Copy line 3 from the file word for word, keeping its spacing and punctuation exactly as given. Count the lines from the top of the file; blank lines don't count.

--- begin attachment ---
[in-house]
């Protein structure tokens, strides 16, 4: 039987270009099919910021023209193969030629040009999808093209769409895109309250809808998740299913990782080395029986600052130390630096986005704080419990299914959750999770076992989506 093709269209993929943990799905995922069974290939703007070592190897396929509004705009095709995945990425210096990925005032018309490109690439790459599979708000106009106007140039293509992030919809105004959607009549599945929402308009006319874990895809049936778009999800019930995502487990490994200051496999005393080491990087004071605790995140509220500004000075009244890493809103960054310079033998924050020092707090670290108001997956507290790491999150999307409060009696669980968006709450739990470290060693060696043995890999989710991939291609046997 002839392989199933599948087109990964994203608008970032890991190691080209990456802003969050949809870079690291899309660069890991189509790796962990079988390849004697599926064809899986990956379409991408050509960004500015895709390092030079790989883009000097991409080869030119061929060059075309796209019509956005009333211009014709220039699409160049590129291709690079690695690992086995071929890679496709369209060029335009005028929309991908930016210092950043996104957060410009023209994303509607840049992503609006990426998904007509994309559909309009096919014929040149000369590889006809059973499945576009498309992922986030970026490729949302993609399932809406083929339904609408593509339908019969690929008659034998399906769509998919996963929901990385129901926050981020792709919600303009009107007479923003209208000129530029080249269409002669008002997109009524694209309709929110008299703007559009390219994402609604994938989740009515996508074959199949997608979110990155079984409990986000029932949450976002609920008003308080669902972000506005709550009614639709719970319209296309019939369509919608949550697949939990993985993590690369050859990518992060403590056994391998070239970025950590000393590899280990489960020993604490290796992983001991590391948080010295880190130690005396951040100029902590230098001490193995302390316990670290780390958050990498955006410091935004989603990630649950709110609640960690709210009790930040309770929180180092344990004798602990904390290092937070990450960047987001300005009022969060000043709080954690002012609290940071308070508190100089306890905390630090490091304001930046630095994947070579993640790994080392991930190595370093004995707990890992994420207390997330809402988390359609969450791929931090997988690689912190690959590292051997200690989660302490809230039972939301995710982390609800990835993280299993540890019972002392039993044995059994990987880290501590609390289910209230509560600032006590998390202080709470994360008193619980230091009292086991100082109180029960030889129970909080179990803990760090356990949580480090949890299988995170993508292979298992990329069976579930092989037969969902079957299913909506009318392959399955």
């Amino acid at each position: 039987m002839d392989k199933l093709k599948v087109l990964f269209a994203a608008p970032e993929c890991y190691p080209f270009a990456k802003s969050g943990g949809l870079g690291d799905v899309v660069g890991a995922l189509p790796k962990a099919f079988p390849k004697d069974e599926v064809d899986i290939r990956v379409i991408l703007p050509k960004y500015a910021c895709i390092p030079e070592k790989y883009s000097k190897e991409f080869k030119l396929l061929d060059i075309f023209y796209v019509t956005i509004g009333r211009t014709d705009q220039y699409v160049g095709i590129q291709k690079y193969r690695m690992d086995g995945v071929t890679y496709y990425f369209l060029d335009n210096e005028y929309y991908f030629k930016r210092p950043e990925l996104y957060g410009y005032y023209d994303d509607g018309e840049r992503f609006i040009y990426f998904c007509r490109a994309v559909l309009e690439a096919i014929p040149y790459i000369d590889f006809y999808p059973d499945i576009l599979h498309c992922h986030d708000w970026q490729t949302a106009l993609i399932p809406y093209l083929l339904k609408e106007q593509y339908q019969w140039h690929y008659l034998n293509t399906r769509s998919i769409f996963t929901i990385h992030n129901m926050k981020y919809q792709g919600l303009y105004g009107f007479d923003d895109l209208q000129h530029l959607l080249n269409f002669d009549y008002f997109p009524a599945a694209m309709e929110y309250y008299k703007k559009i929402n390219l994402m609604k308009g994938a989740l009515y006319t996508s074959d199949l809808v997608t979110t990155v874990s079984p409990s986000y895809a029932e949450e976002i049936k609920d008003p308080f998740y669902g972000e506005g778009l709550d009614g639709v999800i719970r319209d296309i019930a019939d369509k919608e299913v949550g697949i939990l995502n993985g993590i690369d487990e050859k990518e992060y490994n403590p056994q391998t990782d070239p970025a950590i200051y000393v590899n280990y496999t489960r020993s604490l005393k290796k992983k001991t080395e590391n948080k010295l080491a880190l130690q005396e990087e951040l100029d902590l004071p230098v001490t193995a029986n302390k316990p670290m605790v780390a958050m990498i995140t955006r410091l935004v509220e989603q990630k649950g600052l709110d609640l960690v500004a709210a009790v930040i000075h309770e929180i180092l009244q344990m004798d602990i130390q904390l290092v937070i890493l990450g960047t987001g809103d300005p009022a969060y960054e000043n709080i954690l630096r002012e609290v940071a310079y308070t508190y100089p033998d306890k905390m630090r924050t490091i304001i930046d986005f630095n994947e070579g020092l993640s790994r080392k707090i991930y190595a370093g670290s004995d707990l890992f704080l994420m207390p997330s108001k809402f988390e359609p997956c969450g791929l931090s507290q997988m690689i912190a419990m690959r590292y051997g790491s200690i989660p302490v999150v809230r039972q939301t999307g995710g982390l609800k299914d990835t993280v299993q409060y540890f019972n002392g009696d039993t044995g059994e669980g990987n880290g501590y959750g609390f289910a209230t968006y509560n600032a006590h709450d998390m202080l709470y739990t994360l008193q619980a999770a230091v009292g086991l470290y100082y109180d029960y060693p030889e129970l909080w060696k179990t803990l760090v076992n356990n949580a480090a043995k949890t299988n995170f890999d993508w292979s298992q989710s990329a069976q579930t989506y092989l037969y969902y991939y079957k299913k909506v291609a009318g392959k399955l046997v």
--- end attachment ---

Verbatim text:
């Amino acid at each position: 039987m002839d392989k199933l093709k599948v087109l990964f269209a994203a608008p970032e993929c890991y190691p080209f270009a990456k802003s969050g943990g949809l870079g690291d799905v899309v660069g890991a995922l189509p790796k962990a099919f079988p390849k004697d069974e599926v064809d899986i290939r990956v379409i991408l703007p050509k960004y500015a910021c895709i390092p030079e070592k790989y883009s000097k190897e991409f080869k030119l396929l061929d060059i075309f023209y796209v019509t956005i509004g009333r211009t014709d705009q220039y699409v160049g095709i590129q291709k690079y193969r690695m690992d086995g995945v071929t890679y496709y990425f369209l060029d335009n210096e005028y929309y991908f030629k930016r210092p950043e990925l996104y957060g410009y005032y023209d994303d509607g018309e840049r992503f609006i040009y990426f998904c007509r490109a994309v559909l309009e690439a096919i014929p040149y790459i000369d590889f006809y999808p059973d499945i576009l599979h498309c992922h986030d708000w970026q490729t949302a106009l993609i399932p809406y093209l083929l339904k609408e106007q593509y339908q019969w140039h690929y008659l034998n293509t399906r769509s998919i769409f996963t929901i990385h992030n129901m926050k981020y919809q792709g919600l303009y105004g009107f007479d923003d895109l209208q000129h530029l959607l080249n269409f002669d009549y008002f997109p009524a599945a694209m309709e929110y309250y008299k703007k559009i929402n390219l994402m609604k308009g994938a989740l009515y006319t996508s074959d199949l809808v997608t979110t990155v874990s079984p409990s986000y895809a029932e949450e976002i049936k609920d008003p308080f998740y669902g972000e506005g778009l709550d009614g639709v999800i719970r319209d296309i019930a019939d369509k919608e299913v949550g697949i939990l995502n993985g993590i690369d487990e050859k990518e992060y490994n403590p056994q391998t990782d070239p970025a950590i200051y000393v590899n280990y496999t489960r020993s604490l005393k290796k992983k001991t080395e590391n948080k010295l080491a880190l130690q005396e990087e951040l100029d902590l004071p230098v001490t193995a029986n302390k316990p670290m605790v780390a958050m990498i995140t955006r410091l935004v509220e989603q990630k649950g600052l709110d609640l960690v500004a709210a009790v930040i000075h309770e929180i180092l009244q344990m004798d602990i130390q904390l290092v937070i890493l990450g960047t987001g809103d300005p009022a969060y960054e000043n709080i954690l630096r002012e609290v940071a310079y308070t508190y100089p033998d306890k905390m630090r924050t490091i304001i930046d986005f630095n994947e070579g020092l993640s790994r080392k707090i991930y190595a370093g670290s004995d707990l890992f704080l994420m207390p997330s108001k809402f988390e359609p997956c969450g791929l931090s507290q997988m690689i912190a419990m690959r590292y051997g790491s200690i989660p302490v999150v809230r039972q939301t999307g995710g982390l609800k299914d990835t993280v299993q409060y540890f019972n002392g009696d039993t044995g059994e669980g990987n880290g501590y959750g609390f289910a209230t968006y509560n600032a006590h709450d998390m202080l709470y739990t994360l008193q619980a999770a230091v009292g086991l470290y100082y109180d029960y060693p030889e129970l909080w060696k179990t803990l760090v076992n356990n949580a480090a043995k949890t299988n995170f890999d993508w292979s298992q989710s990329a069976q579930t989506y092989l037969y969902y991939y079957k299913k909506v291609a009318g392959k399955l046997v």